THURSDAY, Sept. 12 (HealthDay News) -- College football players
may get bigger and stronger during their four-year careers, but
apparently all those grueling drills don't make them run faster or
jump higher, new research finds.
"This longitudinal study shows you can make [players] bigger, leaner and stronger, but speed and power don't change. You have to recruit speed and power," said study author Bert Jacobson, a professor of health and human performance at Oklahoma State University.
"This advice is more geared for wide receivers, running backs, corners and safeties," he noted. The findings appear in the September issue of the Journal of Strength and Conditioning Research.
The researchers followed 156 football players for seven years,
including the four years of their college careers. All were from
NCAA Division I colleges.
Ninety-two players were offensive or defensive lineman. The
offensive lineman's job is to move opposing players out of the way
so that their team can move the ball forward. The defensive
lineman's job is to try block players from moving forward. Size and
strength are crucial for these positions.
The remaining 64 were skill players, defined in the study as
either wide receivers or defensive backs. These are the players who
most need speed and power.
Power is the ability to jump vertically, according to Jacobson,
a skill that comes in handy when a ball is passed too high or if
you need to try to deflect a pass so the opposing team can't catch
it. Strength was measured with various weight-lifting challenges.
Speed was assessed with a 40-yard sprint.
Players' height and weight were also measured each year. At
study's start, linemen's average weight was 283 pounds. Over the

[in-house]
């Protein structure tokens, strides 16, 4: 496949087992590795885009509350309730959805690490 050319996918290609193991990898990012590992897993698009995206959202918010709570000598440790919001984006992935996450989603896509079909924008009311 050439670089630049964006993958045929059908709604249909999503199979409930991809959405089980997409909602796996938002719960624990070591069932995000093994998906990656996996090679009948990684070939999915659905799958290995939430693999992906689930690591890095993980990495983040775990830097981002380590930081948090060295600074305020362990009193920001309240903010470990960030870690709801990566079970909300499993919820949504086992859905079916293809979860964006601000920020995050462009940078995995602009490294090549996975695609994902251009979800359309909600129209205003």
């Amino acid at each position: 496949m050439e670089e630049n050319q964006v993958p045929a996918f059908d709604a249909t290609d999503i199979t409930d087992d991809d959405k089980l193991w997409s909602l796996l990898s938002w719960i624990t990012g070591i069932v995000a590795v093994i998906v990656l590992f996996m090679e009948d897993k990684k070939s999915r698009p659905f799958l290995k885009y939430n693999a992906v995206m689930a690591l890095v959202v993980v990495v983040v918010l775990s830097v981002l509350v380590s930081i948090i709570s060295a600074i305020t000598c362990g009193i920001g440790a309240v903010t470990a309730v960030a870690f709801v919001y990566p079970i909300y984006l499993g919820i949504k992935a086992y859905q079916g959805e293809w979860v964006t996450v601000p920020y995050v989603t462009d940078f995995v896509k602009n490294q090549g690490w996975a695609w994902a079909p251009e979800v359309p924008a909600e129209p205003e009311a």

course of the study, they gained an average of roughly 3 percent of
their original weight, with 292 pounds the average ending
During that same time, they dropped their average body fat from
22.5 percent to 20.6 percent, meaning that although they were
getting larger, they were gaining more muscle mass rather than more
The linemen got significantly stronger over their college
careers -- with their ability to bench press increasing by 18
percent, from about 350 to 410 pounds. However, they actually lost
a little bit of speed. Their power was virtually unchanged.
During their college careers, the skill players gained 9 percent
over their original body weight, going from an average of 175
pounds to an average of 191 pounds. At the same time, their body
fat dropped from a lean 8.4 percent to an even leaner 8.1 percent,
according to the study.
As with the lineman, the skill players improved their strength
dramatically. But, they also lost a little speed in the 40-yard
sprint from year one to year four. They gained an average of almost
1.5 inches in their vertical jump from year one to year two, which
was the only year that there was a statistically significant
increase in power, according to the study.
Jacobson said the reason that speed and power don't increase
much over time is that these skills are dependent on the type of
muscle fiber you have. He said people have either fast-twitch or
slow-twitch muscle fibers, and "that's not going to change. You're
born with that speed," he said.
Dr. Victor Khabie, chief of sports medicine and chief of surgery
at Northern Westchester Hospital in Mt. Kisco, N.Y., said he was
surprised by some of the study's findings. "I find it hard to
believe that you can increase strength, but you can't increase
power," he said.
"This study says some things are innate, like speed and power. So, you are who you are, and you can't change natural talent," Khabie said. "But, they didn't measure quickness or reflex. In a play, if you get the first step and get the inside move on a defender, then you're open for a play."
In addition, Khabie said there's more to speed and power than
fast or slow muscle-fiber twitching. "Your hip, knee and ankle
joints hold the muscles together and how those joints are
coordinated in their movement affects your speed," he said. "If
someone has a smooth run, what it means is they have innate
coordination that probably starts in the brain."
Still, he said this was an important study that -- if the
findings are replicated -- "could have ramifications on how we look
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